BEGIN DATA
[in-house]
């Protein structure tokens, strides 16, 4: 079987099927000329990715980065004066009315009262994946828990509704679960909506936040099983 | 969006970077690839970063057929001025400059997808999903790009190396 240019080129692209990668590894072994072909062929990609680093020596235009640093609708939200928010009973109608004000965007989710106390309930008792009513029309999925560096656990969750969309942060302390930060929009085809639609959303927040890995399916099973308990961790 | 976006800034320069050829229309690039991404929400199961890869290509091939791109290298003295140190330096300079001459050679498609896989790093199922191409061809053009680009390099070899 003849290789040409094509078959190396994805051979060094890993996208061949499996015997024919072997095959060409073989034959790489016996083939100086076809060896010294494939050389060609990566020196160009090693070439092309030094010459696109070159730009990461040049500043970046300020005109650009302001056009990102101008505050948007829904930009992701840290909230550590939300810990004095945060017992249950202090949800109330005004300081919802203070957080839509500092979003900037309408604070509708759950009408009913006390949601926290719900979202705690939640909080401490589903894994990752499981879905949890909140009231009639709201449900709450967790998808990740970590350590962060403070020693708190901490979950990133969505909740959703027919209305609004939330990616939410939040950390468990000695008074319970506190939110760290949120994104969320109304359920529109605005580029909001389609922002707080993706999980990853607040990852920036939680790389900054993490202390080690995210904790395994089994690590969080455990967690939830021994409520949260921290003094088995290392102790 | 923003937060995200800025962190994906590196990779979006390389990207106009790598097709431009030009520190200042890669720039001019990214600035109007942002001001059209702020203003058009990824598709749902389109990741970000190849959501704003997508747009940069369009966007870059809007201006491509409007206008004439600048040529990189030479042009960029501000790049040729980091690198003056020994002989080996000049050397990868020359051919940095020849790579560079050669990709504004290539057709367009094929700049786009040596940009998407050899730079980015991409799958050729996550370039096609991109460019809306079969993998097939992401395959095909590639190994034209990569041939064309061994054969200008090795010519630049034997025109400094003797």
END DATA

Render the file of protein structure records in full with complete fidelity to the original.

[in-house]
């Protein structure tokens, strides 16, 4: 079987099927000329990715980065004066009315009262994946828990509704679960909506936040099983 | 969006970077690839970063057929001025400059997808999903790009190396 240019080129692209990668590894072994072909062929990609680093020596235009640093609708939200928010009973109608004000965007989710106390309930008792009513029309999925560096656990969750969309942060302390930060929009085809639609959303927040890995399916099973308990961790 | 976006800034320069050829229309690039991404929400199961890869290509091939791109290298003295140190330096300079001459050679498609896989790093199922191409061809053009680009390099070899 003849290789040409094509078959190396994805051979060094890993996208061949499996015997024919072997095959060409073989034959790489016996083939100086076809060896010294494939050389060609990566020196160009090693070439092309030094010459696109070159730009990461040049500043970046300020005109650009302001056009990102101008505050948007829904930009992701840290909230550590939300810990004095945060017992249950202090949800109330005004300081919802203070957080839509500092979003900037309408604070509708759950009408009913006390949601926290719900979202705690939640909080401490589903894994990752499981879905949890909140009231009639709201449900709450967790998808990740970590350590962060403070020693708190901490979950990133969505909740959703027919209305609004939330990616939410939040950390468990000695008074319970506190939110760290949120994104969320109304359920529109605005580029909001389609922002707080993706999980990853607040990852920036939680790389900054993490202390080690995210904790395994089994690590969080455990967690939830021994409520949260921290003094088995290392102790 | 923003937060995200800025962190994906590196990779979006390389990207106009790598097709431009030009520190200042890669720039001019990214600035109007942002001001059209702020203003058009990824598709749902389109990741970000190849959501704003997508747009940069369009966007870059809007201006491509409007206008004439600048040529990189030479042009960029501000790049040729980091690198003056020994002989080996000049050397990868020359051919940095020849790579560079050669990709504004290539057709367009094929700049786009040596940009998407050899730079980015991409799958050729996550370039096609991109460019809306079969993998097939992401395959095909590639190994034209990569041939064309061994054969200008090795010519630049034997025109400094003797």